Need to fix trait method to accept both TcpStream and OwnedReadHalf

Hi everyone,

in my trait I want to make a method which would work both with tokio::io::BufReader<tokio::net::TcpStream> and tokio::io::BufReader<ttokio::net::tcp::OwnedReadHalf>:

#[async_trait]
pub trait StreamReader {
    async fn read_from(stream: &mut BufReader<TcpStream>) -> Result<Self, FieldError>
        where Self: Sized;
}

Could somebody explain if this is possible or I should implement two methods ?

you need to find (or define) a proper trait bound for you use case, and use a generic type as your parameter type with the trait bound.

in your use case, a good guess would be the AsyncRead trait, something like:

    async fn read_from<Connection>(stream: &mut BufReader<Connection>) -> Result<Self, FieldError>
    where
        Self: Sized,
        Connection: AsyncRead 

alternatively, you may want to hoist the generic type up to the trait (instead of the single method)

1 Like

Seems to me a TcpStream and an OwnedReadHalf both have read() methods because they both implement the AsyncReadExt trait. So playing with that idea I get the following:

use anyhow::Result;
use async_trait::async_trait;
use tokio::io::AsyncReadExt;
use tokio::net::TcpListener;

struct MyThing {}

#[async_trait]
pub trait StreamReader<S>
where
    S: AsyncReadExt + std::marker::Unpin,
{
    async fn read_from(&mut self, mut stream: S) -> Result<()>;
}

impl<S> StreamReader<S> for MyThing
where
    S: AsyncReadExt + std::marker::Unpin,
{
    async fn read_from(&mut self, mut stream: S) -> Result<()> {
        let mut buf = [0; 1024];
        loop {
            match stream.read(&mut buf).await {
                Ok(0) => break,
                Ok(n) => {
                    // Process the received data
                    println!("{:?}", buf);
                }
                Err(e) => {
                    eprintln!("Failed to read from socket: {}", e);
                    break;
                }
            }
        }

        Ok(())
    }
}

Which almost compiles, save a lifetime problem with the self parameter. Which I don't understand of course. Still though it might inspire a solution.

1 Like

yep, and in my case I also should add Send and BufRead:

#[async_trait]
pub trait StreamReader {
    async fn read_from<R>(stream: &mut R) -> Result<Self, FieldError>
        where
            Self: Sized,
            R: AsyncRead + Unpin + AsyncBufRead + Send;
}

Thanks to all for your answers !

I wish I understood my lifetime error:

error[E0195]: lifetime parameters or bounds on method `read_from` do not match the trait declaration
  --> src/server.rs:20:23
   |
13 |     async fn read_from(&mut self, mut stream: S) -> Result<()>;
   |     -----    ----------------------------------- lifetimes in impl do not match this method in trait
   |     |
   |     this bound might be missing in the impl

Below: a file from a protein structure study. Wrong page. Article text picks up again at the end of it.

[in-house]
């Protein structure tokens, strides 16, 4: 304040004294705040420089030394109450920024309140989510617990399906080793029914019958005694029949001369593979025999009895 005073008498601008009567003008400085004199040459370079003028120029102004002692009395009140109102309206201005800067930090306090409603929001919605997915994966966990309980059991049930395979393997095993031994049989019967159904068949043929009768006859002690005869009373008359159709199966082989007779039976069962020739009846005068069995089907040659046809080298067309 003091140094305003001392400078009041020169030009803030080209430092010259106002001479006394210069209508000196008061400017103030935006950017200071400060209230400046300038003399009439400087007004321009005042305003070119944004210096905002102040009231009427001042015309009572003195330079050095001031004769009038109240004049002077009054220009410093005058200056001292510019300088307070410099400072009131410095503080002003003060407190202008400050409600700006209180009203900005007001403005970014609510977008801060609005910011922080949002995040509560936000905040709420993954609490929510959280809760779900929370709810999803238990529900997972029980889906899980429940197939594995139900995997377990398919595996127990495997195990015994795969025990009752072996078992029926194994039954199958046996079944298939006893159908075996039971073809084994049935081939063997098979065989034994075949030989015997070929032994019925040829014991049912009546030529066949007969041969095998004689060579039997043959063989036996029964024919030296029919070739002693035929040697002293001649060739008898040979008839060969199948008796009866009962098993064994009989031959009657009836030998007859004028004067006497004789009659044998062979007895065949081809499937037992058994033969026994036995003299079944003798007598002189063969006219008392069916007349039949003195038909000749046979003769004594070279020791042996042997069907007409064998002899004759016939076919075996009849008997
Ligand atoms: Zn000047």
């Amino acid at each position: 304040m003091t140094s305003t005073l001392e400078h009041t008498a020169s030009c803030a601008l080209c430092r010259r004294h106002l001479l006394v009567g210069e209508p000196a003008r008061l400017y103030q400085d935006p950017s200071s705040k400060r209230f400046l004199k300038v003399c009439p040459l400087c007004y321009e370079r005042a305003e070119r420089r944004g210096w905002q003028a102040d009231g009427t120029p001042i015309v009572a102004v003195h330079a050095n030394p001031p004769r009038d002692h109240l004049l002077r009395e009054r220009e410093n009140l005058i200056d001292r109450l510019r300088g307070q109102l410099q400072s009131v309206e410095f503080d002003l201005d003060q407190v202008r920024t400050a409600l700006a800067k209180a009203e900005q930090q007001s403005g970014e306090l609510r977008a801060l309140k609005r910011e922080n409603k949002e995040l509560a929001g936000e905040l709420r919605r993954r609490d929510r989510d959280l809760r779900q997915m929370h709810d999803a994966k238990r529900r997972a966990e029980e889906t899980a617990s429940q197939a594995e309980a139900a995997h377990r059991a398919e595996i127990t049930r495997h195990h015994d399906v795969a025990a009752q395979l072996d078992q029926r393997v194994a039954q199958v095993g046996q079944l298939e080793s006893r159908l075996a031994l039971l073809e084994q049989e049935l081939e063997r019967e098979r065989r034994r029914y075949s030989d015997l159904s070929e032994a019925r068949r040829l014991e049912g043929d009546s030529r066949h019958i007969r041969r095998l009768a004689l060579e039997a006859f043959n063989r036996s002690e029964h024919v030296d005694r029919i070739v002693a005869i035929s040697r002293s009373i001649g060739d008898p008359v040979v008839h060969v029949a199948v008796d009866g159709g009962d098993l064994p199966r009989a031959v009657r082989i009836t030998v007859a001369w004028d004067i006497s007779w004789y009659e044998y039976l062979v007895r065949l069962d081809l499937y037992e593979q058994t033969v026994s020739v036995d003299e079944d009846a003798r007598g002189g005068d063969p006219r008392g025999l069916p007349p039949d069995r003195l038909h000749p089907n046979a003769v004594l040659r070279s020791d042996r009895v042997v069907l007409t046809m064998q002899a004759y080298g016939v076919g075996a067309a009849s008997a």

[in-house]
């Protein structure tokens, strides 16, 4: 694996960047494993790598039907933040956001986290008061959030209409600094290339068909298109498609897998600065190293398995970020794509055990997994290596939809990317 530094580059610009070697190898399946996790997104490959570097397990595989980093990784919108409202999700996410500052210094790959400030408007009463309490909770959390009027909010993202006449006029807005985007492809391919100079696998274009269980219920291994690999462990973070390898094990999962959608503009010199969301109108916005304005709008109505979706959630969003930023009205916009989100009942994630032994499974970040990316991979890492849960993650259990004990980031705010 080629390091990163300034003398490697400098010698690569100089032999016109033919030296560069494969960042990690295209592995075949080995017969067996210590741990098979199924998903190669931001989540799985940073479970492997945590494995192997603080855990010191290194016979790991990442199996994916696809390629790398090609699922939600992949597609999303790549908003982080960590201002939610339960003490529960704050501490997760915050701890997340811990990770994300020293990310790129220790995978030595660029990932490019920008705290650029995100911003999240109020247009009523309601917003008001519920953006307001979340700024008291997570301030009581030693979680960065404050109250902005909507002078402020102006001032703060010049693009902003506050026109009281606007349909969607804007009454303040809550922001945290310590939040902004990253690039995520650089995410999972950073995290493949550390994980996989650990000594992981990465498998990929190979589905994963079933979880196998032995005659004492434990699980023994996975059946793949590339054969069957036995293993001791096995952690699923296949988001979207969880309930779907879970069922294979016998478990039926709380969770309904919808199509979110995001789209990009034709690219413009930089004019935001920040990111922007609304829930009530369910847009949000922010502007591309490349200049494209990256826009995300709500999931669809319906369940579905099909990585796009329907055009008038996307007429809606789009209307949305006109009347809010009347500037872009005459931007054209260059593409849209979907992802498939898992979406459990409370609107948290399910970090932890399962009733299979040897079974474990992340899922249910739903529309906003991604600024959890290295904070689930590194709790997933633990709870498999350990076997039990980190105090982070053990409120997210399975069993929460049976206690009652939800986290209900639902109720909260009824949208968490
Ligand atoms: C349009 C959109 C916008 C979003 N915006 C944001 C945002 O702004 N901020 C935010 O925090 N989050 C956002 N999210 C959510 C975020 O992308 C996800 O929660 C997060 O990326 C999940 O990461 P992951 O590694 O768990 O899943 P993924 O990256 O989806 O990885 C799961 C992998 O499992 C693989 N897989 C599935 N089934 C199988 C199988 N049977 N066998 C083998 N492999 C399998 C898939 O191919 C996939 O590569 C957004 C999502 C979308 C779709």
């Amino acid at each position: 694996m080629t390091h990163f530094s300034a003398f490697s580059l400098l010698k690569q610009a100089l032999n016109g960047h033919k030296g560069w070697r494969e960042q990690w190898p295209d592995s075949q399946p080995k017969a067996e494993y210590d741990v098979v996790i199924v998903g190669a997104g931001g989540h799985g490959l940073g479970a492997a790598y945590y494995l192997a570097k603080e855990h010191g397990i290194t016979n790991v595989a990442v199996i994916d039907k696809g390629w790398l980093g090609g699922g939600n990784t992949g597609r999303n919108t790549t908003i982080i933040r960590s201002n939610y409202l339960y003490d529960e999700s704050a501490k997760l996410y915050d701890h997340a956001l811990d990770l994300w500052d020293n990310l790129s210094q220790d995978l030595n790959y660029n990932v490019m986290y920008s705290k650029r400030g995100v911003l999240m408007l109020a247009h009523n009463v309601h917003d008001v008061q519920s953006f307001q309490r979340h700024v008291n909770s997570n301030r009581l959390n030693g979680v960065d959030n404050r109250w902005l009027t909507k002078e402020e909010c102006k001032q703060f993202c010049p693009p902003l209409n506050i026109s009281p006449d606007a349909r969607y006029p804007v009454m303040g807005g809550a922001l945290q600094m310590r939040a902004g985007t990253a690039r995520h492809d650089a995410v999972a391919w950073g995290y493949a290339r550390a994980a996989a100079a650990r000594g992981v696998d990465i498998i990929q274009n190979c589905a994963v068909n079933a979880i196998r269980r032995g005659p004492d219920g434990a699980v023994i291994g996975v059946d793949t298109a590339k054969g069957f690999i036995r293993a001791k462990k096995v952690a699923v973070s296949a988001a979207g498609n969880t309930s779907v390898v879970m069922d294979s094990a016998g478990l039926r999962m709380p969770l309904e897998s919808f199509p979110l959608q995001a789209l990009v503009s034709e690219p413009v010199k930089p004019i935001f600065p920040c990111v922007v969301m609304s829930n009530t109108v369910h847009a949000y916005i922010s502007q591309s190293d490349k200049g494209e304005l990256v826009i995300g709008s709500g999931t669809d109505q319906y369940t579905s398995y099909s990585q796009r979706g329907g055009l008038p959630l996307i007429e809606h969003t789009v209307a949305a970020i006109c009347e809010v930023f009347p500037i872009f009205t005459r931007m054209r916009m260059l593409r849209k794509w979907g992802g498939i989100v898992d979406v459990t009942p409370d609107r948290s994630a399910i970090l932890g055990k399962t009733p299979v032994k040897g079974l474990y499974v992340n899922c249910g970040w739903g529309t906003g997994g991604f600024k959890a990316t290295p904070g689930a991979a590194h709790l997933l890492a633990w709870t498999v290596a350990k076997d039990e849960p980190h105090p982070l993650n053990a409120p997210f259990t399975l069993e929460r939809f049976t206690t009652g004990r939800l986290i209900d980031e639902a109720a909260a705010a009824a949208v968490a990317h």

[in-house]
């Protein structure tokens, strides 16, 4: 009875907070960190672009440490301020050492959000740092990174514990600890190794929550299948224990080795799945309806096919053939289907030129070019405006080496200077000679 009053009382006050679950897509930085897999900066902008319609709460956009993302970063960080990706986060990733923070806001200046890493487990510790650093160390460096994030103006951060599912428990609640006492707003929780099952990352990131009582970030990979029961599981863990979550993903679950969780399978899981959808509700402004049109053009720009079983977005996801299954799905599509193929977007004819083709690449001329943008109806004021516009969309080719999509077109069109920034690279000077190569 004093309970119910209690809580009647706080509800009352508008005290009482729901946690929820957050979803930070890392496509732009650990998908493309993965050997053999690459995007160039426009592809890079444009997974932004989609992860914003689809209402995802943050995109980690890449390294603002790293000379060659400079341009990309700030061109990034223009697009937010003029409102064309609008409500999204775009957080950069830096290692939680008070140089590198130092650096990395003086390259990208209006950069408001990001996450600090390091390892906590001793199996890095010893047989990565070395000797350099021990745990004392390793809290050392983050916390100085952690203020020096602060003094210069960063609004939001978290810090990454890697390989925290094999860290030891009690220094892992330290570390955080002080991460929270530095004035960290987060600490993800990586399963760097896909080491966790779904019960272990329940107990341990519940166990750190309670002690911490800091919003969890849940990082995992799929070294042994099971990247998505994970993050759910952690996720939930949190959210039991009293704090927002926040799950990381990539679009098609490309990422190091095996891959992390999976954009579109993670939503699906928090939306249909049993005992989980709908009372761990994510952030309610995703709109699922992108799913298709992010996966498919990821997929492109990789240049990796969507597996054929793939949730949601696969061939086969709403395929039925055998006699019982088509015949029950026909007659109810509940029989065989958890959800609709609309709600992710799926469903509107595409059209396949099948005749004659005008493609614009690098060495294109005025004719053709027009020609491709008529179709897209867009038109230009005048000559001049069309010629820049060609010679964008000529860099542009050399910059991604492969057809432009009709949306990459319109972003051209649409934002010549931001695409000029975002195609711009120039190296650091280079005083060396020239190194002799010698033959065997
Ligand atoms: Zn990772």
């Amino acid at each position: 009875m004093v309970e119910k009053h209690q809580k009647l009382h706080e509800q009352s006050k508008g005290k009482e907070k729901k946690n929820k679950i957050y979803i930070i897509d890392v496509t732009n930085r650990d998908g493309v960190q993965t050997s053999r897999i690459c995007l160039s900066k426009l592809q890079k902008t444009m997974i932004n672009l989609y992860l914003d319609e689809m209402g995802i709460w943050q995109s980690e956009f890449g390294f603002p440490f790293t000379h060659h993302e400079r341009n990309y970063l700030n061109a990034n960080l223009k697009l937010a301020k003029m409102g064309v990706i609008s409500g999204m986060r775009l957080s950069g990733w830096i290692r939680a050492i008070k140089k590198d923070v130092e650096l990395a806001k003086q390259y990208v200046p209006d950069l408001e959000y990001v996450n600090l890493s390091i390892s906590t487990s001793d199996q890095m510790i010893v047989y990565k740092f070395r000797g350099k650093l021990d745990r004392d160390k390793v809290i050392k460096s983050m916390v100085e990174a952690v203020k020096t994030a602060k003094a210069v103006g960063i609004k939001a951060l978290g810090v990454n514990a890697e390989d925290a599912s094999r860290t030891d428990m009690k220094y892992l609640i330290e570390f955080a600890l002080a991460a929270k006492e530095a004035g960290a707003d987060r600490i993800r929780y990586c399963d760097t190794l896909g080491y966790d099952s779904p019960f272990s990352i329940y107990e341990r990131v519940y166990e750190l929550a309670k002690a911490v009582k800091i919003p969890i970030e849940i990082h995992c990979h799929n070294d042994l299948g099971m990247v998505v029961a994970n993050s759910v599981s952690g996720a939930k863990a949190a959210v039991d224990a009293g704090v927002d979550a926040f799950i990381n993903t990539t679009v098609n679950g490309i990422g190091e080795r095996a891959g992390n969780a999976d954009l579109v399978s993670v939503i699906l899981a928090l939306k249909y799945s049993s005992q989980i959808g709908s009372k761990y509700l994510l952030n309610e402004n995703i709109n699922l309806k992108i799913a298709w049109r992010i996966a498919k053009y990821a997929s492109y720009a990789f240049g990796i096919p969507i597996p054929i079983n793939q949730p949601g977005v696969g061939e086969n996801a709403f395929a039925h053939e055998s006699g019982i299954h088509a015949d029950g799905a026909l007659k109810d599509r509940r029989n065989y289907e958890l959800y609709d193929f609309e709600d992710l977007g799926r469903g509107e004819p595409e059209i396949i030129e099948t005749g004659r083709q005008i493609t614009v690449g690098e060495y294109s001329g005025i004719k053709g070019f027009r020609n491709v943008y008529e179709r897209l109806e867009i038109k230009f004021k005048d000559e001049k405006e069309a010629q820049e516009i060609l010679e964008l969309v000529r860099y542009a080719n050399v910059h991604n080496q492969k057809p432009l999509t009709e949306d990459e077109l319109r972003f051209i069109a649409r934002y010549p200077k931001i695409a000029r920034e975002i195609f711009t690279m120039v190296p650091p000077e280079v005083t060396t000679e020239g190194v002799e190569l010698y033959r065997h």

...
20 |     async fn read_from(&mut self, mut stream: S) -> Result<()> {
   |                       ^ lifetimes do not match method in trait


Looking at it the trait declaration and the impl look the same. Is some weird implicit lifetime thing going on?

I believe you can fix this using async_trait crate:

#[async_trait]
impl<S> StreamReader<S> for MyThing {
    // ...
}

Putting the #[async_trait] on my impl makes it blow up with:
ยดยดยด
error[E0309]: the parameter type S may not live long enough
--> src/server.rs:21:64
|
21 | async fn read_from(&mut self, mut stream: S) -> Result<()> {
| -----____________________________________________^
| | |
| | the parameter type S must be valid for the lifetime 'async_trait as defined here...
22 | | let mut buf = [0; 1024];
23 | | loop {
24 | | match stream.read(&mut buf).await {
... |
37 | | Ok(())
38 | | }
| |
^ ...so that the type S will meet its required lifetime bounds
|
help: consider adding an explicit lifetime bound
|
16 | #[async_trait], S: 'async_trait
| +++++++++++++++++

ยดยดยด
I have no idea what it all means. The help suggested there is not even syntactically correct.

I would not use &mut self there at all. But instead I would use StreamReader::read_from(&mut socket) on type which I need (what I actually do in my macros). Of course, StreamReader should be implemented on that type.

I tried that. It did not go well.

I can get it to work by putting the TcpStream or ReaderHalf into the struct:

use anyhow::Result;
use async_trait::async_trait;
use tokio::io::AsyncReadExt;
use tokio::net::TcpListener;

struct MyThing<S>
where
    S: AsyncReadExt + std::marker::Unpin + Send,
{
    stream: S,
}

#[async_trait]
pub trait StreamReader<S>
where
    S: AsyncReadExt + std::marker::Unpin + Send,
{
    async fn read_from(&mut self) -> Result<()>;
}

#[async_trait]
impl<S> StreamReader<S> for MyThing<S>
where
    S: AsyncReadExt + std::marker::Unpin + Send,
{
    async fn read_from(&mut self) -> Result<()> {
        let mut buf = [0; 1024];
        loop {
            match self.stream.read(&mut buf).await {
                Ok(0) => break,
                Ok(n) => {
                    // Process the received data
                    println!("{:?}", buf);
                }
                Err(e) => {
                    eprintln!("Failed to read from socket: {}", e);
                    break;
                }
            }
        }

        Ok(())
    }
}

The use it with the TcpStream:

        let mut mt = MyThing { stream: socket };
        mt.read_from();

Or just the reader half:

        let (mut reader, mut writer) = socket.into_split();
        let mut mt = MyThing { stream: reader };
        mt.read_from();

Interesting. Might be useful for a task I was about to do here next....

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